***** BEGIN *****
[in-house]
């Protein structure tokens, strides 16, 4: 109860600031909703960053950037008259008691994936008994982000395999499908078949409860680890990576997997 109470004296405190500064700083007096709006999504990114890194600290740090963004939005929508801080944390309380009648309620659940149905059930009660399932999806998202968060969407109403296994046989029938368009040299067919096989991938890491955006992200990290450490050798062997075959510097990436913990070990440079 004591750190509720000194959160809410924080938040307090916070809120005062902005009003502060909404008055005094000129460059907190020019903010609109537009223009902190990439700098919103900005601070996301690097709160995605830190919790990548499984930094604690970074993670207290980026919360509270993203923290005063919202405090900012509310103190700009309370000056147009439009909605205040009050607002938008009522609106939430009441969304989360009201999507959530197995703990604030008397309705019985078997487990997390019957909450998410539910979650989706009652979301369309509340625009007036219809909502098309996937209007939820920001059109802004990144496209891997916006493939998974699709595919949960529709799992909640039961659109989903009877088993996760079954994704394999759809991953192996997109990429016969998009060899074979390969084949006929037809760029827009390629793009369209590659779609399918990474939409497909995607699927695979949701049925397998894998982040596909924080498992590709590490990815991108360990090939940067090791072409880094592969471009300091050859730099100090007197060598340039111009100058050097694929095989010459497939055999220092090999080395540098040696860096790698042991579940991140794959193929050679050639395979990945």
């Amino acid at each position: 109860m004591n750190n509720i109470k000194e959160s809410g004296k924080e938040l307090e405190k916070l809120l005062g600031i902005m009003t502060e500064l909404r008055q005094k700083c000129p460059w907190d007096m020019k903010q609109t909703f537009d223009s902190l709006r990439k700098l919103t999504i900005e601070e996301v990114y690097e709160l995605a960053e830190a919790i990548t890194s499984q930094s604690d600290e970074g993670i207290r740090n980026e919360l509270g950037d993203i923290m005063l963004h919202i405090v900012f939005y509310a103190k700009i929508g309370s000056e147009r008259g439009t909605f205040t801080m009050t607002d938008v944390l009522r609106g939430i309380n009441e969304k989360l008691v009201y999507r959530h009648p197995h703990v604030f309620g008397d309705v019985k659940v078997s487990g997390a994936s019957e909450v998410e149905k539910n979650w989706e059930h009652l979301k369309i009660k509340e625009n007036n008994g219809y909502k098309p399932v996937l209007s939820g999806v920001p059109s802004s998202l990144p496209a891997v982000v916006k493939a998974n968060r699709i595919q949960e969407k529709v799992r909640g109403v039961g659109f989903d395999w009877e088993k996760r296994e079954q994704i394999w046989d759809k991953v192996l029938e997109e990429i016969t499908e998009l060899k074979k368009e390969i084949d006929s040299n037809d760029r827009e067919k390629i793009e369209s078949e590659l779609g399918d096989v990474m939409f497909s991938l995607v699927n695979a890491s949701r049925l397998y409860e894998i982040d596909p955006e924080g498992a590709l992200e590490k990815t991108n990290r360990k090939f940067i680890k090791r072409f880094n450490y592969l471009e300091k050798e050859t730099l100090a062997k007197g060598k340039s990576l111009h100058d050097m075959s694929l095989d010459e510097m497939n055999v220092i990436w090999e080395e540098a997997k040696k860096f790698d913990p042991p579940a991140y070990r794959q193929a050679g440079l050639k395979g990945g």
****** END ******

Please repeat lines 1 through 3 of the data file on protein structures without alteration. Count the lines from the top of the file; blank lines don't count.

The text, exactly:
[in-house]
């Protein structure tokens, strides 16, 4: 109860600031909703960053950037008259008691994936008994982000395999499908078949409860680890990576997997 109470004296405190500064700083007096709006999504990114890194600290740090963004939005929508801080944390309380009648309620659940149905059930009660399932999806998202968060969407109403296994046989029938368009040299067919096989991938890491955006992200990290450490050798062997075959510097990436913990070990440079 004591750190509720000194959160809410924080938040307090916070809120005062902005009003502060909404008055005094000129460059907190020019903010609109537009223009902190990439700098919103900005601070996301690097709160995605830190919790990548499984930094604690970074993670207290980026919360509270993203923290005063919202405090900012509310103190700009309370000056147009439009909605205040009050607002938008009522609106939430009441969304989360009201999507959530197995703990604030008397309705019985078997487990997390019957909450998410539910979650989706009652979301369309509340625009007036219809909502098309996937209007939820920001059109802004990144496209891997916006493939998974699709595919949960529709799992909640039961659109989903009877088993996760079954994704394999759809991953192996997109990429016969998009060899074979390969084949006929037809760029827009390629793009369209590659779609399918990474939409497909995607699927695979949701049925397998894998982040596909924080498992590709590490990815991108360990090939940067090791072409880094592969471009300091050859730099100090007197060598340039111009100058050097694929095989010459497939055999220092090999080395540098040696860096790698042991579940991140794959193929050679050639395979990945």
């Amino acid at each position: 109860m004591n750190n509720i109470k000194e959160s809410g004296k924080e938040l307090e405190k916070l809120l005062g600031i902005m009003t502060e500064l909404r008055q005094k700083c000129p460059w907190d007096m020019k903010q609109t909703f537009d223009s902190l709006r990439k700098l919103t999504i900005e601070e996301v990114y690097e709160l995605a960053e830190a919790i990548t890194s499984q930094s604690d600290e970074g993670i207290r740090n980026e919360l509270g950037d993203i923290m005063l963004h919202i405090v900012f939005y509310a103190k700009i929508g309370s000056e147009r008259g439009t909605f205040t801080m009050t607002d938008v944390l009522r609106g939430i309380n009441e969304k989360l008691v009201y999507r959530h009648p197995h703990v604030f309620g008397d309705v019985k659940v078997s487990g997390a994936s019957e909450v998410e149905k539910n979650w989706e059930h009652l979301k369309i009660k509340e625009n007036n008994g219809y909502k098309p399932v996937l209007s939820g999806v920001p059109s802004s998202l990144p496209a891997v982000v916006k493939a998974n968060r699709i595919q949960e969407k529709v799992r909640g109403v039961g659109f989903d395999w009877e088993k996760r296994e079954q994704i394999w046989d759809k991953v192996l029938e997109e990429i016969t499908e998009l060899k074979k368009e390969i084949d006929s040299n037809d760029r827009e067919k390629i793009e369209s078949e590659l779609g399918d096989v990474m939409f497909s991938l995607v699927n695979a890491s949701r049925l397998y409860e894998i982040d596909p955006e924080g498992a590709l992200e590490k990815t991108n990290r360990k090939f940067i680890k090791r072409f880094n450490y592969l471009e300091k050798e050859t730099l100090a062997k007197g060598k340039s990576l111009h100058d050097m075959s694929l095989d010459e510097m497939n055999v220092i990436w090999e080395e540098a997997k040696k860096f790698d913990p042991p579940a991140y070990r794959q193929a050679g440079l050639k395979g990945g």